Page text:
External advertising can expand and enhance the size, quality and diversity of your applicant pool. Carnegie Mellon HR has negotiated special discounted rates with a number of advertising sources. To ensure quality, consistency and compliance with government regulations, Recruiting and Staffing Services handles the advertisement of staff positions at Carnegie Mellon University to external websites. Please contact Recruiting and Staffing Services for additional information or to place an advertisement.

Note: If the hiring department is interested in distributing the position to professional listserv(s) or organizations of which they are members, please contact Recruiting and Staffing Services for appropriate language regarding the EEO/AA statement and application process.

Online Advertising Resources (Sample list)

Recruiting and Staffing Services automatically places ads for your position with Indeed, SimplyHired, PA CareerLink, HigherEdJobs, HERC and diverse organizations within a 50-mile radius.

Print Advertising Resources

Advertisement Language

  • Partner with your recruiter to create an effective job advertisement with language that will attract a strong and diverse applicant pool.
  • Use a descriptive position title. The title is the first thing a job seeker sees about your job.
  • Include an accurate and complete position summary. Be clear and honest about the job responsibilities.
  • Include the required experience and skills. Refer to the position description for consistency.

The interview is your opportunity to get more detailed information as to whether this candidate is right for your position. Contact Recruiting and Staffing Services to create a plan for recruitment and interviewing, and/or for assistance with phone and subsequent interviews.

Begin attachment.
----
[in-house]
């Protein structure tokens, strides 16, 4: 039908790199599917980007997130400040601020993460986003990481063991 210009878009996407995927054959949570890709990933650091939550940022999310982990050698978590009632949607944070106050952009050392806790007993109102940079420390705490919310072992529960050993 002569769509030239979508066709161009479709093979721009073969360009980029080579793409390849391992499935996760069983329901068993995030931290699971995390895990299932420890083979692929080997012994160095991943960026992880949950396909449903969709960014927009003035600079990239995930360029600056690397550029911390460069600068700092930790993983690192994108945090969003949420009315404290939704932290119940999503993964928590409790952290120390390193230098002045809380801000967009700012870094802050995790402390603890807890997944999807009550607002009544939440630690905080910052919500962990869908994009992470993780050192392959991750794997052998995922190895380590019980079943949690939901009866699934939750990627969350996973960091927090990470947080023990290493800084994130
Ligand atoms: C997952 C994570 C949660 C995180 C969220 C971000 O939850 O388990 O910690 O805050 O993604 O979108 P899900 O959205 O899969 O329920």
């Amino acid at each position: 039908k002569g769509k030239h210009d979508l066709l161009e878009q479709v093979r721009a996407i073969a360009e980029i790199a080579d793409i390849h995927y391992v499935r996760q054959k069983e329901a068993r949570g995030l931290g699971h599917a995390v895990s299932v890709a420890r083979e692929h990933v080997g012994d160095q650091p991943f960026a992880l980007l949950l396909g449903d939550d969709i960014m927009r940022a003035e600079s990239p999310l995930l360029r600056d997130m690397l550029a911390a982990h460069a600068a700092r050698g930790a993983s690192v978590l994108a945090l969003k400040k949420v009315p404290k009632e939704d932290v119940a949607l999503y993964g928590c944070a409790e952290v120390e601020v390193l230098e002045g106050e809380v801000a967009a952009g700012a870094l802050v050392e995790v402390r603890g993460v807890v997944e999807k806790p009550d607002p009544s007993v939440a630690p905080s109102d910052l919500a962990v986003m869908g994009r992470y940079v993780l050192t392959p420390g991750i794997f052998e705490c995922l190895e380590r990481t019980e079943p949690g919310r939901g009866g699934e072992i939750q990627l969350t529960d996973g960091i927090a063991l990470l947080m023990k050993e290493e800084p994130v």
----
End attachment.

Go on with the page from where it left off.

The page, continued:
1. Develop Your Plan of Action

  • Think about how you will plan the interview process: participants, space, travel, parking and other logistics. A well-planned interview will leave a good impression for all candidates, whether or not they are selected for the position.
  • If you are asking others to participate in the interview process, ask whether they have had experience interviewing. Those unfamiliar with interviewing should connect with Recruiting and Staffing Services for assistance.
  • Develop a core set of questions to ask each applicant based on the required and preferred skills, knowledge and abilities.
  • Review the applicant's profile, transcripts, and relevant licenses, certificates and clearances. If information is inconsistent, seek clarification during the interview process and document your findings.

2. Guide the Interview

  • Minimize distractions, avoid outside interruptions and hold all phone calls.
  • Use the same process for all applicants, including the amount of time allotted, questions asked and format of the interview.
  • Review the position description and job announcement with the applicant. When appropriate, offer your web address and/or department publications to help the applicant understand the vision, mission, function and activities of your department.
  • Discuss the following topics: duties and responsibilities of the job, location, travel requirements, equipment and facilities, hours, attendance and performance expectations, on-the-job training and development opportunities.
  • Do not oversell the position. Provide an accurate portrayal of the duties and responsibilities of the job.
  • Ask the candidate about their work history, relevant experience, training/educational background and career goals.
  • Ask probing, open-ended questions, and ask for examples to support the applicant's responses. The applicant's past on-the-job behavior often provides insight as to how they will perform on the job.
  • Remember the 80/20 rule: a good interview allows the applicant to speak for 80% of the time, while the interviewer should use the remaining 20%. This allows you to collect enough information to make an informed decision on the applicant's experience and responses.
  • Allow time for the applicant to ask questions.
  • Bring the interview to a close by explaining the timeline for filling the position.

3. Take Good Notes and Obtain Reference Information

  • Document the applicant's responses to your interview questions as soon as possible after the interview. Writing a summary can help you articulate your thoughts about the quality of the interview.
  • Get the contact information for reference checks. Look for three to five professional references, with at least one or two from past supervisors. References should be professional, not personal. For entry-level candidates, past professors or mentors are acceptable.
  • Contact Recruiting and Staffing Services to initiate a background check.
  • If the position requires the employee to drive a university-owned vehicle, Recruiting and Staffing Services conducts a motor vehicle records check.